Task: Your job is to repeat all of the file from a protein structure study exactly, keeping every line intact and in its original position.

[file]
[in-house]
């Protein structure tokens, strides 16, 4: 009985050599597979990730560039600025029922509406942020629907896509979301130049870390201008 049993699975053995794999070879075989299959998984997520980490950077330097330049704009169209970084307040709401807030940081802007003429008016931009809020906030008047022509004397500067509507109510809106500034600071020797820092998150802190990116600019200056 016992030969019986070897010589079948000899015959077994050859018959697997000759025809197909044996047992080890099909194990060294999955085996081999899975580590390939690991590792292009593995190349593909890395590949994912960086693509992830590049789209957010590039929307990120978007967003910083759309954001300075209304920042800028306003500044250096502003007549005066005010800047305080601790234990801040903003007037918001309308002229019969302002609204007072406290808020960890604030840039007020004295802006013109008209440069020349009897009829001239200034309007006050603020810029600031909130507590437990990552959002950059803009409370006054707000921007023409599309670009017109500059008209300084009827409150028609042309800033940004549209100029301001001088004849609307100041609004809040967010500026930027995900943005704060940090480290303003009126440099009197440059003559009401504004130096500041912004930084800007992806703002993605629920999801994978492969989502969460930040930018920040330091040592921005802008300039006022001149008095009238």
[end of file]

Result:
[in-house]
């Protein structure tokens, strides 16, 4: 009985050599597979990730560039600025029922509406942020629907896509979301130049870390201008 049993699975053995794999070879075989299959998984997520980490950077330097330049704009169209970084307040709401807030940081802007003429008016931009809020906030008047022509004397500067509507109510809106500034600071020797820092998150802190990116600019200056 016992030969019986070897010589079948000899015959077994050859018959697997000759025809197909044996047992080890099909194990060294999955085996081999899975580590390939690991590792292009593995190349593909890395590949994912960086693509992830590049789209957010590039929307990120978007967003910083759309954001300075209304920042800028306003500044250096502003007549005066005010800047305080601790234990801040903003007037918001309308002229019969302002609204007072406290808020960890604030840039007020004295802006013109008209440069020349009897009829001239200034309007006050603020810029600031909130507590437990990552959002950059803009409370006054707000921007023409599309670009017109500059008209300084009827409150028609042309800033940004549209100029301001001088004849609307100041609004809040967010500026930027995900943005704060940090480290303003009126440099009197440059003559009401504004130096500041912004930084800007992806703002993605629920999801994978492969989502969460930040930018920040330091040592921005802008300039006022001149008095009238």